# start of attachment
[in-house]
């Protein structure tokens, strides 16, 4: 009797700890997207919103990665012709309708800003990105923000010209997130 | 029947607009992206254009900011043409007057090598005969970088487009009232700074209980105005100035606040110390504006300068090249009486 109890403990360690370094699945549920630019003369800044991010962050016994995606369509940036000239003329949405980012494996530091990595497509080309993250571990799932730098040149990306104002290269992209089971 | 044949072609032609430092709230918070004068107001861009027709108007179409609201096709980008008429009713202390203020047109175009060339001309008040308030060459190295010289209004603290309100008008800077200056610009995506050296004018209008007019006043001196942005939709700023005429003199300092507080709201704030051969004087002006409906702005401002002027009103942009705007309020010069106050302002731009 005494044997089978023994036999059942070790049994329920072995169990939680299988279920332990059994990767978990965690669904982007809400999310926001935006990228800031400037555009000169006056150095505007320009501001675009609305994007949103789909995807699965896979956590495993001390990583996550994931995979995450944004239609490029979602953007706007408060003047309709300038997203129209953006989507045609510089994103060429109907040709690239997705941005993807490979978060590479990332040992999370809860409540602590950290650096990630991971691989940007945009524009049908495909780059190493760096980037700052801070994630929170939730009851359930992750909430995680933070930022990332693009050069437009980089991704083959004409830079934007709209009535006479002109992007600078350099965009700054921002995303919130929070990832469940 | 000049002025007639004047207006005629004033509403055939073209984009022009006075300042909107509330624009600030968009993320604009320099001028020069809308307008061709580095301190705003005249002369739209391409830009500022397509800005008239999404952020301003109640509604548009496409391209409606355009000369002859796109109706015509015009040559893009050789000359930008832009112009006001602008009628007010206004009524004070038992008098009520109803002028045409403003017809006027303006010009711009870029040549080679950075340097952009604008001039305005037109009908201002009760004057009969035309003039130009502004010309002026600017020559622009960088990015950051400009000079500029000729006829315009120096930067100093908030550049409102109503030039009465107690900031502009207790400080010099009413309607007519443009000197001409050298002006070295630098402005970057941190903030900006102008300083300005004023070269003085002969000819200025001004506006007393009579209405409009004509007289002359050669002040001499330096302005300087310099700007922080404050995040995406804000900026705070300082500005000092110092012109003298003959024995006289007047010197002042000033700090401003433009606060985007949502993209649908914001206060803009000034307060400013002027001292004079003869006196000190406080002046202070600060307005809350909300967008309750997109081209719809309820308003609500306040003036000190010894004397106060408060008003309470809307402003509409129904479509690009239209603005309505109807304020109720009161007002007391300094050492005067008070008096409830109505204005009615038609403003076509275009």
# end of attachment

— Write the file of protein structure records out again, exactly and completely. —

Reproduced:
[in-house]
């Protein structure tokens, strides 16, 4: 009797700890997207919103990665012709309708800003990105923000010209997130 | 029947607009992206254009900011043409007057090598005969970088487009009232700074209980105005100035606040110390504006300068090249009486 109890403990360690370094699945549920630019003369800044991010962050016994995606369509940036000239003329949405980012494996530091990595497509080309993250571990799932730098040149990306104002290269992209089971 | 044949072609032609430092709230918070004068107001861009027709108007179409609201096709980008008429009713202390203020047109175009060339001309008040308030060459190295010289209004603290309100008008800077200056610009995506050296004018209008007019006043001196942005939709700023005429003199300092507080709201704030051969004087002006409906702005401002002027009103942009705007309020010069106050302002731009 005494044997089978023994036999059942070790049994329920072995169990939680299988279920332990059994990767978990965690669904982007809400999310926001935006990228800031400037555009000169006056150095505007320009501001675009609305994007949103789909995807699965896979956590495993001390990583996550994931995979995450944004239609490029979602953007706007408060003047309709300038997203129209953006989507045609510089994103060429109907040709690239997705941005993807490979978060590479990332040992999370809860409540602590950290650096990630991971691989940007945009524009049908495909780059190493760096980037700052801070994630929170939730009851359930992750909430995680933070930022990332693009050069437009980089991704083959004409830079934007709209009535006479002109992007600078350099965009700054921002995303919130929070990832469940 | 000049002025007639004047207006005629004033509403055939073209984009022009006075300042909107509330624009600030968009993320604009320099001028020069809308307008061709580095301190705003005249002369739209391409830009500022397509800005008239999404952020301003109640509604548009496409391209409606355009000369002859796109109706015509015009040559893009050789000359930008832009112009006001602008009628007010206004009524004070038992008098009520109803002028045409403003017809006027303006010009711009870029040549080679950075340097952009604008001039305005037109009908201002009760004057009969035309003039130009502004010309002026600017020559622009960088990015950051400009000079500029000729006829315009120096930067100093908030550049409102109503030039009465107690900031502009207790400080010099009413309607007519443009000197001409050298002006070295630098402005970057941190903030900006102008300083300005004023070269003085002969000819200025001004506006007393009579209405409009004509007289002359050669002040001499330096302005300087310099700007922080404050995040995406804000900026705070300082500005000092110092012109003298003959024995006289007047010197002042000033700090401003433009606060985007949502993209649908914001206060803009000034307060400013002027001292004079003869006196000190406080002046202070600060307005809350909300967008309750997109081209719809309820308003609500306040003036000190010894004397106060408060008003309470809307402003509409129904479509690009239209603005309505109807304020109720009161007002007391300094050492005067008070008096409830109505204005009615038609403003076509275009």